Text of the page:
Old Coast Guard cutter has new mission with Sea Scouts
Point Glass is an 82-foot patrol boat built by the U.S. Coast Guard in 1962 as one of 79 “Point-class” cutters launched between 1960 and 1970. She saw active service with the Coast Guard until 2000, stationed at bases from Tacoma to Fort Lauderdale. Her mission was customs enforcement, drug interdiction, search and rescue and harbor security.
Point Glass is still active today, but with a mission of introducing new generations to seafaring on offshore trips ranging from Corpus Christi to Beaumont. She’s well suited to the work. With her twin Caterpillar diesel engines, she has a range of more than 1,000 sea miles, sleeps 10, and has a fully equipped galley and heads.
“It’s a classic boat,” said Chris Kemp, a Galveston native and former Sea Scout who often serves as an engineer on her trips.
“I like old things,” he said. “I’ve been working on Point Glass for five years.”
This fascination with working with old boats — boats with a history — is common in these parts. Witness the generations of volunteers who have looked after the 1877 sailing ship Elissa in Galveston’s harbor over the 33 years since her restoration in Galveston, or the crew that keeps the 1936 shrimp boat Santa Maria operational. Point Glass is not as old as those vessels, but she’s older than Kemp, and she does share in rich a history.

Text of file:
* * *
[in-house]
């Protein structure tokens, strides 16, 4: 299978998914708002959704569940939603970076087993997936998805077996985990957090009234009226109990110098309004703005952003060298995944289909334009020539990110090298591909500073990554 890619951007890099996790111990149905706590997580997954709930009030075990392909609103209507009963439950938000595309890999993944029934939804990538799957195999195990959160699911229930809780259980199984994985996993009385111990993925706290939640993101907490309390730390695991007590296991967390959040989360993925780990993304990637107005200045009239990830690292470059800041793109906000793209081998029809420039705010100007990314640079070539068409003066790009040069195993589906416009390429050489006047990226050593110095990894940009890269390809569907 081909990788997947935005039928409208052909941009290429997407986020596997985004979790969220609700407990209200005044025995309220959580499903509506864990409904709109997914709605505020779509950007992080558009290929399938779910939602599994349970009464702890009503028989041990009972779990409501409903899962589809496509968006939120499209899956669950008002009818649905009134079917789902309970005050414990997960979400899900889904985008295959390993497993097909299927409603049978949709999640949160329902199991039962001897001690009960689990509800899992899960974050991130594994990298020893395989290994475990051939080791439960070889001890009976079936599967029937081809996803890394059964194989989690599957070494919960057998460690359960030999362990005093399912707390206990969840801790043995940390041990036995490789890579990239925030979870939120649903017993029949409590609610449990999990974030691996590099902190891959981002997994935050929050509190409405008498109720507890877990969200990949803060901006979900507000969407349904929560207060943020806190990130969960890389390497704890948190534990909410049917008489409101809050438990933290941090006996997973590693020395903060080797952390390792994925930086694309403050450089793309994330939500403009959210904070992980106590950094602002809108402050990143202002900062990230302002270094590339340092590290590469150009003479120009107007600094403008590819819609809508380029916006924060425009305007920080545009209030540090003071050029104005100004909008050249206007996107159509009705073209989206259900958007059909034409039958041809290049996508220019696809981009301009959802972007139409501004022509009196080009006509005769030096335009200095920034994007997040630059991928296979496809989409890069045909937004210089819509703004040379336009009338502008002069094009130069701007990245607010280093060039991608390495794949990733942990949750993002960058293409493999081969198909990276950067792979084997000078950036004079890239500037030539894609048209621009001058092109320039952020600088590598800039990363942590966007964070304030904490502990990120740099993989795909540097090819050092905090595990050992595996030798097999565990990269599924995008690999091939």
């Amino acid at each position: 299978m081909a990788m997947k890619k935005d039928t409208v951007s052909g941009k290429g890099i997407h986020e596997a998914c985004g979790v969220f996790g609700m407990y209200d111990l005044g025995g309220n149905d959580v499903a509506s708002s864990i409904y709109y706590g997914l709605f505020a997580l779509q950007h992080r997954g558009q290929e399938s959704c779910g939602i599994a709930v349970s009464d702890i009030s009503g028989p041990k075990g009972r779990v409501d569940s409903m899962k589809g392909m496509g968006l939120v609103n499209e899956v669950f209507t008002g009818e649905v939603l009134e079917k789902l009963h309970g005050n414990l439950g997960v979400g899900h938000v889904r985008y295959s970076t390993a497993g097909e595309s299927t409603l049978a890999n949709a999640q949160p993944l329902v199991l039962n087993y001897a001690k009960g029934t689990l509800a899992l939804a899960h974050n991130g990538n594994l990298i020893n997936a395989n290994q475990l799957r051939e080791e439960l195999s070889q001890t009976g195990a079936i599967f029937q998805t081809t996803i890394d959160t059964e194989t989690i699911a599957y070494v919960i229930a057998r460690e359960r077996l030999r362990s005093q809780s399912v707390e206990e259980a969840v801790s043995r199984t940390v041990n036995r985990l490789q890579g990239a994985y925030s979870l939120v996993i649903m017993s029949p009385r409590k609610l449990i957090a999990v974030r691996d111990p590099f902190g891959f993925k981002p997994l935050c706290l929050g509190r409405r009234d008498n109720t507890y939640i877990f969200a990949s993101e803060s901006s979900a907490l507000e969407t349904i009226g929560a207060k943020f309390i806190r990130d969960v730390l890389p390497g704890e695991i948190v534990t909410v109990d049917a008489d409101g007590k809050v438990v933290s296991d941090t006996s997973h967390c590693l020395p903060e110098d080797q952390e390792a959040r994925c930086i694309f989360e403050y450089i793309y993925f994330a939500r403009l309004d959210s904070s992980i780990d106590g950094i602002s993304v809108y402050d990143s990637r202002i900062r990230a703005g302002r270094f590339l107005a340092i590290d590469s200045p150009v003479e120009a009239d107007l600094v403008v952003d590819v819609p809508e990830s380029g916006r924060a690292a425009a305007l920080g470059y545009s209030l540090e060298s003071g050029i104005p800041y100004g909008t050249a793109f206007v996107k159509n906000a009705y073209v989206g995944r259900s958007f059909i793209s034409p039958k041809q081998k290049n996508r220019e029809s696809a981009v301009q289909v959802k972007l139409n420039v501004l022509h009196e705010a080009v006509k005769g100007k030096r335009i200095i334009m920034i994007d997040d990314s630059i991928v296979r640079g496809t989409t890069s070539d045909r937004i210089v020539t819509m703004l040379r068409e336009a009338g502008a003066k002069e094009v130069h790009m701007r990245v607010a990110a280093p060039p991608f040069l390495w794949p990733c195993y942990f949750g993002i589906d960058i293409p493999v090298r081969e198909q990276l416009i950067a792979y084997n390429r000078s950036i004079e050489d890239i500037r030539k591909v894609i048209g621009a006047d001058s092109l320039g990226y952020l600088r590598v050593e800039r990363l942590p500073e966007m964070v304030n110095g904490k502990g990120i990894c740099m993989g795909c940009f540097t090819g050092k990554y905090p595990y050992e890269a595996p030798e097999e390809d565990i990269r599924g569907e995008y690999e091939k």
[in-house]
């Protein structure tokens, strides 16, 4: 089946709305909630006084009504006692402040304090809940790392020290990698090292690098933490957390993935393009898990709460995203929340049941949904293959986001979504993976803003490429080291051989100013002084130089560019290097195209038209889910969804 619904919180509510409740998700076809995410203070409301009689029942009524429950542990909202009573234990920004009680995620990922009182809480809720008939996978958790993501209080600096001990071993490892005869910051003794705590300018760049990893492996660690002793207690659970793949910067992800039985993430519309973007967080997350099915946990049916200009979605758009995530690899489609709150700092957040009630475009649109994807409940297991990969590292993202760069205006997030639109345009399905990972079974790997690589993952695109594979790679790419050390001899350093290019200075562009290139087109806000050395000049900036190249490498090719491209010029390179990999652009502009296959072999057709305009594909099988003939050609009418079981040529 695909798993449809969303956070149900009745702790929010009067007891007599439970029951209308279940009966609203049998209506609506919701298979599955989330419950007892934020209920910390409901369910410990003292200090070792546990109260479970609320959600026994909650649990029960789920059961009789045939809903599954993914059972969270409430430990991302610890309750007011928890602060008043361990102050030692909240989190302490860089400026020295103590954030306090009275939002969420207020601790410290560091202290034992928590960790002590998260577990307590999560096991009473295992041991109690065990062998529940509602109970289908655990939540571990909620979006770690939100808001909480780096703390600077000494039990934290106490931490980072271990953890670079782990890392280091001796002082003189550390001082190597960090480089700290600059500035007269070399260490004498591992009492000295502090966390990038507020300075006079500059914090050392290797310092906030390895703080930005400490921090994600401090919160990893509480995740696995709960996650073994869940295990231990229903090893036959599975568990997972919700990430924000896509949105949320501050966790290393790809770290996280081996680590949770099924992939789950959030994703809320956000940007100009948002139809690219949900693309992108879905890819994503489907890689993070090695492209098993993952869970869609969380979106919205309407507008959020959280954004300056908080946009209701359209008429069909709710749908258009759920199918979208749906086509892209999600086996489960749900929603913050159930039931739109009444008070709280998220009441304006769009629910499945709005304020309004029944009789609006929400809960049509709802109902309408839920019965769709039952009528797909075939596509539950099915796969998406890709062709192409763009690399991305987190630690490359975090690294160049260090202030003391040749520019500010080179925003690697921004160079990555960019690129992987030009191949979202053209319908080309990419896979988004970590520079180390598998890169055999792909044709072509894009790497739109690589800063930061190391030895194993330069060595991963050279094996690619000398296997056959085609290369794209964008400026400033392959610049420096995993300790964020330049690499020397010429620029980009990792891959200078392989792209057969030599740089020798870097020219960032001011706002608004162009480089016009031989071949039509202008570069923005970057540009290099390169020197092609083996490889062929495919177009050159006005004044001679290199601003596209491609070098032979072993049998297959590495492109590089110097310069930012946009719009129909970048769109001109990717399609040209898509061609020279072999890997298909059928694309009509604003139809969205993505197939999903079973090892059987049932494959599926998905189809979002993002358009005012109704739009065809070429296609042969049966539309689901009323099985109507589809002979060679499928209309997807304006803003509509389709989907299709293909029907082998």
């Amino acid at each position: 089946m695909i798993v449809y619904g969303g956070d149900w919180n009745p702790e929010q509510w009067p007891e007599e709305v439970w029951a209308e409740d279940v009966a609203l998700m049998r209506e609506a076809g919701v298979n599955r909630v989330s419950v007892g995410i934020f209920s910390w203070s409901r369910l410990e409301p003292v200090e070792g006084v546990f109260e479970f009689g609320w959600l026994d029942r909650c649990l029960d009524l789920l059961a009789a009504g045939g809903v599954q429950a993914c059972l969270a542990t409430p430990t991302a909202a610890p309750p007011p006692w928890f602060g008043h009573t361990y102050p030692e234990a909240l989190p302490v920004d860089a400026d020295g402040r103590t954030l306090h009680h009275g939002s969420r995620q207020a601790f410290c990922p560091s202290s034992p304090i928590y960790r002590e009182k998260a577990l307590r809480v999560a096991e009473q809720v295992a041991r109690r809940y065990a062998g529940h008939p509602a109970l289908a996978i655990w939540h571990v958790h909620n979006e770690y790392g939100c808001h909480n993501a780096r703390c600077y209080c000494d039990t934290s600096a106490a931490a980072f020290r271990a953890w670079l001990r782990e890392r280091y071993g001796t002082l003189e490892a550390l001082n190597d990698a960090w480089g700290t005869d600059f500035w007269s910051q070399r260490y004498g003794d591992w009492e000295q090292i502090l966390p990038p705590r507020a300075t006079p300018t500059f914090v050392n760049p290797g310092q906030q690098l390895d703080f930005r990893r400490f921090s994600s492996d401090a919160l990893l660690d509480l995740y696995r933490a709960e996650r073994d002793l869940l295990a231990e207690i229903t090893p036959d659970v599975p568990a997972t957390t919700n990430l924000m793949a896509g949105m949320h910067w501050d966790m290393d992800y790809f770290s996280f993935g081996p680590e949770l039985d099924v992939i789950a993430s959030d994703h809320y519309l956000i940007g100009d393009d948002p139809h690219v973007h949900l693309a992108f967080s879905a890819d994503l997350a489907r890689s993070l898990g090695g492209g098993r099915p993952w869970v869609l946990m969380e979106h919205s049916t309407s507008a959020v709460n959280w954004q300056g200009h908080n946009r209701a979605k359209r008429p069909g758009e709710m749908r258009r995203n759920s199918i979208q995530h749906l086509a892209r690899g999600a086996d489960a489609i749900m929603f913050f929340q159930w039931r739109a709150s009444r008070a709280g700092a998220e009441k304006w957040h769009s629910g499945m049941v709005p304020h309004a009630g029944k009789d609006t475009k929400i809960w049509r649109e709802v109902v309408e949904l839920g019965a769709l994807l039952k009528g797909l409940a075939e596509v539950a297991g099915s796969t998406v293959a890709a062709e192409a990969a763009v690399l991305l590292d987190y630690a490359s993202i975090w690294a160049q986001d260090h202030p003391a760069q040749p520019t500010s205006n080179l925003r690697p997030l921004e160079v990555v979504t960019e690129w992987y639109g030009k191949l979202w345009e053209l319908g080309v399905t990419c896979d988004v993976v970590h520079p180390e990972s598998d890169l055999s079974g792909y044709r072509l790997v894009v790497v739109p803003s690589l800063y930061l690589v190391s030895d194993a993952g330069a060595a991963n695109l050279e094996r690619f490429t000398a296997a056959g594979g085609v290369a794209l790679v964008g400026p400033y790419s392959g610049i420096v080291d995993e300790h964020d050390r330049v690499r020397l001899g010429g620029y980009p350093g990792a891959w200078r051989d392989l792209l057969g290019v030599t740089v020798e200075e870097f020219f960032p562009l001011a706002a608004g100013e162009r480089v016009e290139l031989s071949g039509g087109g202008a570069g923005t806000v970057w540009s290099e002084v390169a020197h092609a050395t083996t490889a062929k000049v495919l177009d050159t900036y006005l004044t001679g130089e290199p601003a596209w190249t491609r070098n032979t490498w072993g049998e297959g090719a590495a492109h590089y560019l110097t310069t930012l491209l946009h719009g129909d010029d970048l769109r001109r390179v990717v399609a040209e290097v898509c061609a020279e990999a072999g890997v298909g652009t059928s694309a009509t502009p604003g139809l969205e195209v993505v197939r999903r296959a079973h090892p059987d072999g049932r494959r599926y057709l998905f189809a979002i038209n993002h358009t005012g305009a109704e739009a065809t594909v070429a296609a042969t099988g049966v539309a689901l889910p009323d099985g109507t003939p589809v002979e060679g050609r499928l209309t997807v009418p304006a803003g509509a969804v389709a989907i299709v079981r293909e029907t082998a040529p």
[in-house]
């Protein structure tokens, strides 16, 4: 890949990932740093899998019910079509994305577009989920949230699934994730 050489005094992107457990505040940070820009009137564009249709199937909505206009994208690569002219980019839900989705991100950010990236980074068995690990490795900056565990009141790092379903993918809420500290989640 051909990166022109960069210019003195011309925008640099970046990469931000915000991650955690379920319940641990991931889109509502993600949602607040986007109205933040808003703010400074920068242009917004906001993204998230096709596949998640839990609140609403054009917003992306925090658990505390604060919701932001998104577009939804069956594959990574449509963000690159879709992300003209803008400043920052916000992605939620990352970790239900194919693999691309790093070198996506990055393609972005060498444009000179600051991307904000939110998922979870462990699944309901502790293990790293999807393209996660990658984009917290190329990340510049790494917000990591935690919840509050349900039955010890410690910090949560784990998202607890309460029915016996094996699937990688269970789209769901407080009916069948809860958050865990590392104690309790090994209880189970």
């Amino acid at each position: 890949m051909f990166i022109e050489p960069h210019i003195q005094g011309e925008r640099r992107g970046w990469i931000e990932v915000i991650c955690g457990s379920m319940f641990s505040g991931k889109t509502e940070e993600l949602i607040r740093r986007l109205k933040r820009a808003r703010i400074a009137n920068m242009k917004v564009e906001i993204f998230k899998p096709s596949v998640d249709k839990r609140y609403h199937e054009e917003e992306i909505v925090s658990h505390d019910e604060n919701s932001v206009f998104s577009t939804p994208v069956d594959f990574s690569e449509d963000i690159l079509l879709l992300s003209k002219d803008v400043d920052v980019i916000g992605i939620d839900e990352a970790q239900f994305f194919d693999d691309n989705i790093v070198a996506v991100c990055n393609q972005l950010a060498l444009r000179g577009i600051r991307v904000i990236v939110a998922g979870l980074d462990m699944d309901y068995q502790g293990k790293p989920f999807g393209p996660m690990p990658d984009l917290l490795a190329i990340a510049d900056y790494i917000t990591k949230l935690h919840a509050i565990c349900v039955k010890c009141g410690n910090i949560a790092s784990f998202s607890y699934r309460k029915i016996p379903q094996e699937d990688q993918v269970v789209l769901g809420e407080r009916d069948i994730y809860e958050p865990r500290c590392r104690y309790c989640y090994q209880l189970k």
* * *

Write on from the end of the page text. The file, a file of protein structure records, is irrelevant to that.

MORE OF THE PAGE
Twenty-six of her Point-class sisters were deployed to Vietnam during the war there, and with the “Vietnamization” policy were transferred to the Navy of South Vietnam. Point Glass participated in several dramatic rescues with the Coast Guard and won the Meritorious Unit commendation in 1992 for one of them.
By the turn of the 21st century, the Point-class cutters were replaced by the new 87-foot Marine Protector class. Many of the old class were transferred to South and Central American navies and are still active.
Point Glass was decommissioned in 2000, and her ownership was transferred to the National Oceanographic and Atmospheric Administration. With few modifications, she was put to work as a dive support and research vessel at the Flower Garden Banks National Marine Sanctuary, protecting the northernmost living coral reef in U.S. waters.
In 2006, the vessel was sold to Point Glass LLC, a corporate entity formed by Charles and Rosemary Doolin, to operate her as a Sea Scout training ship. It is the Doolins’ generosity that has funded the ambitious new Sea Scout Base Galveston, 7509 Broadway on the island and its many programs. Their original concept included a berth at the Offatts Bayou site able to accommodate the 6-foot draft of Point Glass.
Today, she is captained by P.J. Nelson, who this year also took the helm as executive director of Sea Scout Base Galveston.
“We try to incorporate Scouts into everything we do,” said Nelson, referring to both of his roles. Neither Point Glass LLC nor Sea Scout Base Galveston are officially affiliated with the Boy Scouts of America, but it has been Charles Doolin’s dream to get Sea Scouts into offshore waters, and Point Glass is exactly the right boat for the job.